Driving to the Nashville Airport, April 4, 2017
In a ten year old Honda on I-65
I drink in fresh redbuds through the wet slap of wipers
Breathing back and forth, intermittent arcs, respiring.
Dawn is small
and the spring rain tastes inviolable.
I drive my daughter to the airport.
The galaxy spins in my car’s backseat
with hazel eyes and rings tattooed on her fingers
She is flying away. Again.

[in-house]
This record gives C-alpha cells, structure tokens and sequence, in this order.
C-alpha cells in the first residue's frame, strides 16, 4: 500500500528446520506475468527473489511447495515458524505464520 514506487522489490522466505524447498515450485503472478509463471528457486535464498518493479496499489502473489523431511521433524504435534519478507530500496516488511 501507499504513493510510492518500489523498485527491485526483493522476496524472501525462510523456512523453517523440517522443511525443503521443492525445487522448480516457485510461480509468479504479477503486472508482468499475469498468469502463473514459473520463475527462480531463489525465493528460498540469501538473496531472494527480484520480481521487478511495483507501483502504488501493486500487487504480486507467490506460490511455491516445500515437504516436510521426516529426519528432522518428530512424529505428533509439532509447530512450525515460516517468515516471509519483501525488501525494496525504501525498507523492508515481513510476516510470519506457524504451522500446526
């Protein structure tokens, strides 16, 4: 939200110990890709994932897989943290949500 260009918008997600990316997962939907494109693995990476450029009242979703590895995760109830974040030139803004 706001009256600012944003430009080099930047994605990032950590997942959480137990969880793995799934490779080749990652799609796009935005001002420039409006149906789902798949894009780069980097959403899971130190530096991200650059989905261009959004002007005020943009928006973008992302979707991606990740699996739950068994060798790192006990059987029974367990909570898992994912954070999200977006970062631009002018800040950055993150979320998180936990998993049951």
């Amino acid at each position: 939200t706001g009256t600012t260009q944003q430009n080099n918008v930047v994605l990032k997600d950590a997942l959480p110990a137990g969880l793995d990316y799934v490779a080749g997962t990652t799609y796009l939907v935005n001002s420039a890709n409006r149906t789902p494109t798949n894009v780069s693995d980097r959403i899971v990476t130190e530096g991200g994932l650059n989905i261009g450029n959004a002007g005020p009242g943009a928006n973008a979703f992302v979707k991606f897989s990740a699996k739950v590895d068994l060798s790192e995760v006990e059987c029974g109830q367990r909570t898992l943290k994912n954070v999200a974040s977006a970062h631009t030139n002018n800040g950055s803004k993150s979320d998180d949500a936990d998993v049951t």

I don’t care.
I really don’t.
The wiper blades judge, “No. No. Lies.”
“Closer and closer,”
the milemarkers scream reflectively.
She is my whole life in the mirror in the backseat. I am dying.
A straight-line wind knocks me two lanes toward the median
(Object in mirror is closer than it appears)
Every breath from all of my life so far stops, sopping up all the time on my plate.
I see her blink in the backseat
her face reflected to mine and mine back to hers,
the infinite recursion, brooding between us, panics.
Her mouth an “O”,
I find control.